Navigation
Home Page

EAL (English as an Additional Language)

There are now more than one million learners in UK schools who speak English as an additional language (EAL). This represents a considerable proportion of the school population. In our school population, we have  15 per cent of children who have English as an Additional Language.

 

Our EAL learners come from very diverse backgrounds. Some arrive seeking asylum, while others follow families coming to the UK as economic migrants or for other reasons. EAL learners also include those who were born and raised in the UK speaking a language other than English. The most common first languages spoken by EAL learners in our school include Polish, Punjabi, Urdu, Arabic, French, German, Mandarin Chinese, Portuguese, Spanish and Dutch. We do however have a growing number of different languages being spoken in our school - you can tell this by the number of different flags that hang throughout our corridor.

 

Most classes in our school have EAL learners in them. As with other groups of learners, our teachers adapt their lessons to make sure that all learners can get the most out of lessons. They do this by involving learners in activities where the language is challenging but appropriate to their abilities and interests. All of our teachers have received training in EAL and we have two champions for EAL in our school who offer to support to other teachers if they need it with planning and resources. 

 

We as a school also get support of experts from our Local Authority. This service is called EMTAS (Ethnic Minority and Traveller Achievement Service) .  

We evaluated our EAL provision in school and have identified the following areas of success:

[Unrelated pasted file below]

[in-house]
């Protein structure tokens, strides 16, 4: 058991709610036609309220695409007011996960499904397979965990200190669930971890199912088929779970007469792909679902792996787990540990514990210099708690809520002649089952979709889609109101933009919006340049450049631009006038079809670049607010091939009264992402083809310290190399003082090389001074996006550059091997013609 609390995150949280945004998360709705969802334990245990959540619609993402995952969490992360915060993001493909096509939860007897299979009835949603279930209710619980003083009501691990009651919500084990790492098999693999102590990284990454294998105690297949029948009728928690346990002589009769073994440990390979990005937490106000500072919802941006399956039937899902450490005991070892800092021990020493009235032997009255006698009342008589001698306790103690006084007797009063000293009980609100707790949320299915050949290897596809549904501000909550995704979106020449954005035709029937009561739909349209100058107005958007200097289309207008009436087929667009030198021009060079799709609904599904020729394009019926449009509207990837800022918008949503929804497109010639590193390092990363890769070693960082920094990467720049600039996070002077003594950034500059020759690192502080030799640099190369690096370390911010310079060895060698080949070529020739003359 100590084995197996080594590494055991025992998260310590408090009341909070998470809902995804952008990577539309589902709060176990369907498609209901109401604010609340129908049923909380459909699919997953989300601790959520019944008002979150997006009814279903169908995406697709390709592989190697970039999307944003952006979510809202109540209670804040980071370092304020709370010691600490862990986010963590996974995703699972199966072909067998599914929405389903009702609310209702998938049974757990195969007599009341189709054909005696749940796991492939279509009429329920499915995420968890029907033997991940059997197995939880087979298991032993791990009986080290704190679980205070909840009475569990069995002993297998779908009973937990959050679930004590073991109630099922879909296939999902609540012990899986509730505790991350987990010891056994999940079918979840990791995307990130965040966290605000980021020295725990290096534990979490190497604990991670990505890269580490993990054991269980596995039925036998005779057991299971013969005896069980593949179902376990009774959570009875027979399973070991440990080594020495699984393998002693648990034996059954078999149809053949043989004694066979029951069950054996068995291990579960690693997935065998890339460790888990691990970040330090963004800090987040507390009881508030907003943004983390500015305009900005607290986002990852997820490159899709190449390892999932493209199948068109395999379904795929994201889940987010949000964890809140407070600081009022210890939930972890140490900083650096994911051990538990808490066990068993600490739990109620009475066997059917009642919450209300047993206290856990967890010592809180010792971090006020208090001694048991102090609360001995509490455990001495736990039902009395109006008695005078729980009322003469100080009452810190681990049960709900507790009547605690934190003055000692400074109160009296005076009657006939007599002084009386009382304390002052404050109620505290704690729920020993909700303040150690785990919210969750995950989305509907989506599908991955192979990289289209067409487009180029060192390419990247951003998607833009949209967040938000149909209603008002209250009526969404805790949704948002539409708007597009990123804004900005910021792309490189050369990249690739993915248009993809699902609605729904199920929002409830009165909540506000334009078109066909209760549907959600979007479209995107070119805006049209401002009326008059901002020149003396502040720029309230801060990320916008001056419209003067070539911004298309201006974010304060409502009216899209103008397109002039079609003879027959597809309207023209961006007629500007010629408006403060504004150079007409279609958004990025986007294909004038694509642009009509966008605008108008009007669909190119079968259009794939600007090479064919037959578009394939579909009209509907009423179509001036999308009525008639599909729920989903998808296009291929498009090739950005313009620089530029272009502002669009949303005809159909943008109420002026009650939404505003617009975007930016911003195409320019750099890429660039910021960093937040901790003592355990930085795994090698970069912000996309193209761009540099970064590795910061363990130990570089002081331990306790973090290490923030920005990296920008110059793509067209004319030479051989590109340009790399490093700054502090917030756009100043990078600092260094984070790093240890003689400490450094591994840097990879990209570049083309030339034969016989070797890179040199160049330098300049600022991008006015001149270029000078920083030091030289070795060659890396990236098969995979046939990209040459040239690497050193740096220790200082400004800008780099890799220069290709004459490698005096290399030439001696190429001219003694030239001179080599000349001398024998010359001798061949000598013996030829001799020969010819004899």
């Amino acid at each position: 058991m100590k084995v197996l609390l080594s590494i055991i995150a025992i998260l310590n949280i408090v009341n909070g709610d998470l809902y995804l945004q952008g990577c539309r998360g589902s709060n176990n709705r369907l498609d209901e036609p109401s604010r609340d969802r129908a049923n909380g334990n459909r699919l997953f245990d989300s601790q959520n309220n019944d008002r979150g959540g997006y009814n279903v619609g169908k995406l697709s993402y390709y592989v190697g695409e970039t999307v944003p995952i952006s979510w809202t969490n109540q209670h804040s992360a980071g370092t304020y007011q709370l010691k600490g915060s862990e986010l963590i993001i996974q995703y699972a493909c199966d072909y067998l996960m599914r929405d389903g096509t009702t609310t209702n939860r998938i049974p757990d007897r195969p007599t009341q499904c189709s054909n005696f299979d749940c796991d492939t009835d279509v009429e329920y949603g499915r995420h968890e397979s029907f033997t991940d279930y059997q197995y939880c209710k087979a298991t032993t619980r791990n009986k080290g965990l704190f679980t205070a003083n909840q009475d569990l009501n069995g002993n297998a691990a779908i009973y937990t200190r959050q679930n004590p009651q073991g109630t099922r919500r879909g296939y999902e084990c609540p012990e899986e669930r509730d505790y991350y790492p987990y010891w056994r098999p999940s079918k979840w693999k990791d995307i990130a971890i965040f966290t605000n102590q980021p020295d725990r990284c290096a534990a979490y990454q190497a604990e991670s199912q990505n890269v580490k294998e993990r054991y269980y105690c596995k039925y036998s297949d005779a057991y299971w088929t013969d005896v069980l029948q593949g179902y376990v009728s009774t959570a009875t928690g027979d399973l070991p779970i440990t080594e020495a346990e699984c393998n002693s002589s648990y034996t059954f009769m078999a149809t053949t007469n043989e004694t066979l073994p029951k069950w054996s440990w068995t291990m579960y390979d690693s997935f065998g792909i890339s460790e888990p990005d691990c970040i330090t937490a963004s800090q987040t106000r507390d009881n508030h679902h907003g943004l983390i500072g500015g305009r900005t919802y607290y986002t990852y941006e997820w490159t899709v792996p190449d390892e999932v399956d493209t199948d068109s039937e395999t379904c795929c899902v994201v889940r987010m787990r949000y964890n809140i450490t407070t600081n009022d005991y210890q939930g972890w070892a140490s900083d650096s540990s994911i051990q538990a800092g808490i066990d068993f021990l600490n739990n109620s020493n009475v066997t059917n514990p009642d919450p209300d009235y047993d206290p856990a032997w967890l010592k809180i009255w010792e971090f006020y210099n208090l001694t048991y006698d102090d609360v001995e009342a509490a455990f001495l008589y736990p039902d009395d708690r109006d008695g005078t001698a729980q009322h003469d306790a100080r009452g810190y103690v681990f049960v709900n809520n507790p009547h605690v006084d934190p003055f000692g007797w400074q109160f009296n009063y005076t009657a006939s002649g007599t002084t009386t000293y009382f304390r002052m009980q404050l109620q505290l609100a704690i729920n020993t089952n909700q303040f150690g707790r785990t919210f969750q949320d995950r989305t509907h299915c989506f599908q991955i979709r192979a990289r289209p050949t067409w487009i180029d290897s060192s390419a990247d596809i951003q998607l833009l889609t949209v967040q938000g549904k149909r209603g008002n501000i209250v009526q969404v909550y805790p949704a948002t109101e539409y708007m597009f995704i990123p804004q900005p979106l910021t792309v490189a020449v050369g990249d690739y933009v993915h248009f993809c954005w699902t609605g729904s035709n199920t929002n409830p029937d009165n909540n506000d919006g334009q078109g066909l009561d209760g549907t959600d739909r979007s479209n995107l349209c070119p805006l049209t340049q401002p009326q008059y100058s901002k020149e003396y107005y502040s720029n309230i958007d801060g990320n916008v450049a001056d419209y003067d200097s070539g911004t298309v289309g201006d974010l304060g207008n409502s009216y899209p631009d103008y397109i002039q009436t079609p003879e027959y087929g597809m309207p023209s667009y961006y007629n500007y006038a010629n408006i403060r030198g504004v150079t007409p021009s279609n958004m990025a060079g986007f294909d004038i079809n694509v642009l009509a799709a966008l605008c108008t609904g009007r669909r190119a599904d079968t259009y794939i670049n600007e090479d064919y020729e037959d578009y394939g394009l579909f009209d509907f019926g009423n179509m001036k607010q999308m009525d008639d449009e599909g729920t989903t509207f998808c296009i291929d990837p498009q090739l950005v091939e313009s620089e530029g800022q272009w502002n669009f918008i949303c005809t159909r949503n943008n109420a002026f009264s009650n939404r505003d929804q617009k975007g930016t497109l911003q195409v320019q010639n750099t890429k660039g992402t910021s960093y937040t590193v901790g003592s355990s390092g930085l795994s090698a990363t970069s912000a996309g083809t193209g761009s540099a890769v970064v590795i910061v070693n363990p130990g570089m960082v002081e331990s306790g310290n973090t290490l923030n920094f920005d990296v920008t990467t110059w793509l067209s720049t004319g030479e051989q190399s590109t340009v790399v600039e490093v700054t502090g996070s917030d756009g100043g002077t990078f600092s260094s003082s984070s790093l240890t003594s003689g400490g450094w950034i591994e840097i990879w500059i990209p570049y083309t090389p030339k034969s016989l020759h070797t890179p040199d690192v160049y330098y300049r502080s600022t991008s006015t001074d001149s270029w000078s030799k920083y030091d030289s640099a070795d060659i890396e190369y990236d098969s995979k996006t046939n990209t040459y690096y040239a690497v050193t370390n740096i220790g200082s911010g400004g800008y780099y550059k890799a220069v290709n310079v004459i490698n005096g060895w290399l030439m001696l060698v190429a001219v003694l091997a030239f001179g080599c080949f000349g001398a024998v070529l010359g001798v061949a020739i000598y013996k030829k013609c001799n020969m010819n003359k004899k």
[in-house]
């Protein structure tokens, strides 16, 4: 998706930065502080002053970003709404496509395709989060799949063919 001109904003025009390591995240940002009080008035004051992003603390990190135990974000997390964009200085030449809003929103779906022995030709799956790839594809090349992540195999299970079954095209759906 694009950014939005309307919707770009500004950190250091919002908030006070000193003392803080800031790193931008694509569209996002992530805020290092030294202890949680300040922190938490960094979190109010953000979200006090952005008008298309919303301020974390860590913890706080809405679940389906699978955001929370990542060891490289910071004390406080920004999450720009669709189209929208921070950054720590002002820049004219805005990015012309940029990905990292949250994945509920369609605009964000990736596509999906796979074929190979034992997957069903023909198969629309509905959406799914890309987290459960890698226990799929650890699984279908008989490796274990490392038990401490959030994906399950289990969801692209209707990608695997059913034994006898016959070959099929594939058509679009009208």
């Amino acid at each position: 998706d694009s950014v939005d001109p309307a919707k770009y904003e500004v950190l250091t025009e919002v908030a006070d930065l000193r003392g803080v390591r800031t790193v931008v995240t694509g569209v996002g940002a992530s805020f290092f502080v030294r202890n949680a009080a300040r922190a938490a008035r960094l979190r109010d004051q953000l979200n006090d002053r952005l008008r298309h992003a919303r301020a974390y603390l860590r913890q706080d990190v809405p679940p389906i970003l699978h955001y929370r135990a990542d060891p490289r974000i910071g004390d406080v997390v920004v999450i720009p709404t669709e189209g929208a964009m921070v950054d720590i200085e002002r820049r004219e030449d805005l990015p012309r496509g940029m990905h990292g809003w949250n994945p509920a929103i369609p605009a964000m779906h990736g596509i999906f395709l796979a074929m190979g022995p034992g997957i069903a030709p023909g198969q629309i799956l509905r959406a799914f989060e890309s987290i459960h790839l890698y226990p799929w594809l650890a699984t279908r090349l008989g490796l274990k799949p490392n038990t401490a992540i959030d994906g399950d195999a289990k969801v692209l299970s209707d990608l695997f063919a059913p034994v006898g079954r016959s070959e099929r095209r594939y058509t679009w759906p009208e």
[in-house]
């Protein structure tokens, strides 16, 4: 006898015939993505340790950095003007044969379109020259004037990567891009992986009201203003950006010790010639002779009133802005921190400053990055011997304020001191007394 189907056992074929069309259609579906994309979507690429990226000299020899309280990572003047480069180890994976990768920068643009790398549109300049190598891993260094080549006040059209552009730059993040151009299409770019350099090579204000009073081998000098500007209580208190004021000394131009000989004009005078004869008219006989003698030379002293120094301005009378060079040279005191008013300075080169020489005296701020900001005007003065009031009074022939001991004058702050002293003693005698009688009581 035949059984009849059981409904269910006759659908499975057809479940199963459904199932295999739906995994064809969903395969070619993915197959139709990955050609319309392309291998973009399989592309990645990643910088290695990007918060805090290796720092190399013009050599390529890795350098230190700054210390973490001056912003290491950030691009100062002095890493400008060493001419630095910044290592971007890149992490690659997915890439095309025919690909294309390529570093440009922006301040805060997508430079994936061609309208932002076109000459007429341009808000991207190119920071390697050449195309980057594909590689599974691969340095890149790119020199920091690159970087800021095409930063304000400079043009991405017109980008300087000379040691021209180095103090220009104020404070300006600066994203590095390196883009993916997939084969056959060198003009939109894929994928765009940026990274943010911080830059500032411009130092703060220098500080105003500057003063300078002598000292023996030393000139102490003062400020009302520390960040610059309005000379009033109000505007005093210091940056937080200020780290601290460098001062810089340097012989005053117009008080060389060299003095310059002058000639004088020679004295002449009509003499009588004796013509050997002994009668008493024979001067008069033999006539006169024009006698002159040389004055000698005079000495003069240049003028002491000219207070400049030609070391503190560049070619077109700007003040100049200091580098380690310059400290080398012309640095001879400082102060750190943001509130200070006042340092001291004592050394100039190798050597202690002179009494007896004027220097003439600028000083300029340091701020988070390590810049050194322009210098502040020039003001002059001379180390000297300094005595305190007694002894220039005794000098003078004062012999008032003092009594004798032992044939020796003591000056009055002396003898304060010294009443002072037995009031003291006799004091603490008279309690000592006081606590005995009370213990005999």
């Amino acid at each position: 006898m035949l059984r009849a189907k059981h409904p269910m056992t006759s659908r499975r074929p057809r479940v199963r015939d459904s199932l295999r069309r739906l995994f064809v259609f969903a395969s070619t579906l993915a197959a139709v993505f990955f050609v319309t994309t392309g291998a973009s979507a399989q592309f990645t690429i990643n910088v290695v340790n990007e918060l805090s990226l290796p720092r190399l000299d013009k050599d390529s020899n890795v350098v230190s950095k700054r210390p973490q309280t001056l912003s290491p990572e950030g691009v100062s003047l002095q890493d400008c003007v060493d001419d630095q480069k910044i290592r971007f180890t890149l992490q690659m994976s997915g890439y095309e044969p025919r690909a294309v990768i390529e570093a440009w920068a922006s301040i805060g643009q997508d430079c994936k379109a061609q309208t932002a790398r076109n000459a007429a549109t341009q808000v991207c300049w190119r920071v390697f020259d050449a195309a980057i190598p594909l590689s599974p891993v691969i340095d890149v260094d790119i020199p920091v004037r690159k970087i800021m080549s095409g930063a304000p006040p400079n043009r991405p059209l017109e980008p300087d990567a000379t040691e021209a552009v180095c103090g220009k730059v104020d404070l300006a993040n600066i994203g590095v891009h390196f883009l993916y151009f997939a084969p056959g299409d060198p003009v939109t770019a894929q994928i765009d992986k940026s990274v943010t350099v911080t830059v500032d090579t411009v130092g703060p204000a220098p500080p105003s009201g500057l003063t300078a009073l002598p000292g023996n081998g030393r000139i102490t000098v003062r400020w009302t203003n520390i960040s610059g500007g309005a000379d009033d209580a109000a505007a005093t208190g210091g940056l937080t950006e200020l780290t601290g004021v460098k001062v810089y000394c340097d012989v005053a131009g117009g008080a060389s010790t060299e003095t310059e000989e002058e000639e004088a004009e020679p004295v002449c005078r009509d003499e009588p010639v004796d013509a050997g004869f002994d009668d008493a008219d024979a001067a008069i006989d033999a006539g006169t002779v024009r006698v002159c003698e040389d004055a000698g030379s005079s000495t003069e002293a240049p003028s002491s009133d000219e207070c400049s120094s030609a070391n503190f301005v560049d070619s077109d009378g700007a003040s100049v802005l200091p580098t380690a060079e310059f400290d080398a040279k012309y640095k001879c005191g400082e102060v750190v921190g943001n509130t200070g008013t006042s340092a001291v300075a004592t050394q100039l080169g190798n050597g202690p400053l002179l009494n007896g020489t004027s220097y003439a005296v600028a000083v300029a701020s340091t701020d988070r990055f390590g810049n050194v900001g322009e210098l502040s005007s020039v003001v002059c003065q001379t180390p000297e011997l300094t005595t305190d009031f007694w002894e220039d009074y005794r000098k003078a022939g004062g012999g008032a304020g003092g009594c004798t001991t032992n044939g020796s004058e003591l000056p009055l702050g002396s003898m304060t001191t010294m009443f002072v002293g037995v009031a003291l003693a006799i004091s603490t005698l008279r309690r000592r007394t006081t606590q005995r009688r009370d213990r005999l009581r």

• We have developed a better EAL-friendly teaching practice through working with EMTAS.
  • As a group of staff, we all have a good command of English grammar. This helps us teach our EAL learners how to use language in the different subjects of the curriculum.
  • We regularly ask for more support from our LA and do lots of action research to be able to teach our EAL learners effectively.
  • We have developed two teacher champions and 2 LSA Champions for EAL learners - so we keep up to date with changes in practice and policy.
  • We signpost our EAL children's parents to various services to help them transition into our community more effectively and so that they can also develop their own English language too.  

 

An areas we are developing is:

  • Supporting parents of EAL learner through helping them understand how our school education system works and how to support their child’s education at home.

 

How can teachers best meet the needs of EAL learners?

Certain principles help teachers adapt their lessons to the needs of EAL learners. By following these, teachers can help these children reach their educational goals and play a positive part in our school life, the community and society as a whole.

The potential among EAL learners for bilingualism is particularly important, as it increases mental ability such as problem-solving and creativity. Bilingualism gives EAL learners a fantastic advantage when looking for a job later on, too. Our teachers therefore consider the role of learners’ first language and be aware that the acquisition of a new language goes hand-in-hand with cognitive and academic development.

Here are some of the main principles of EAL teaching in our school:

 

Our EAL learners are an asset to our school and our community

EAL learners have brought a new dimension to our school. These children can share experiences and cultures from other countries and bring an international perspective, helping their peers understand different cultures, people and points of view better. Our EAL learners also have extra language skills they can share and bring to the school and to the UK when they grow up.

Finally, when lessons are successfully adapted for them, EAL learners achieve well academically, even outperforming their English mother tongue peers as seen in our own school's data analysis.


Top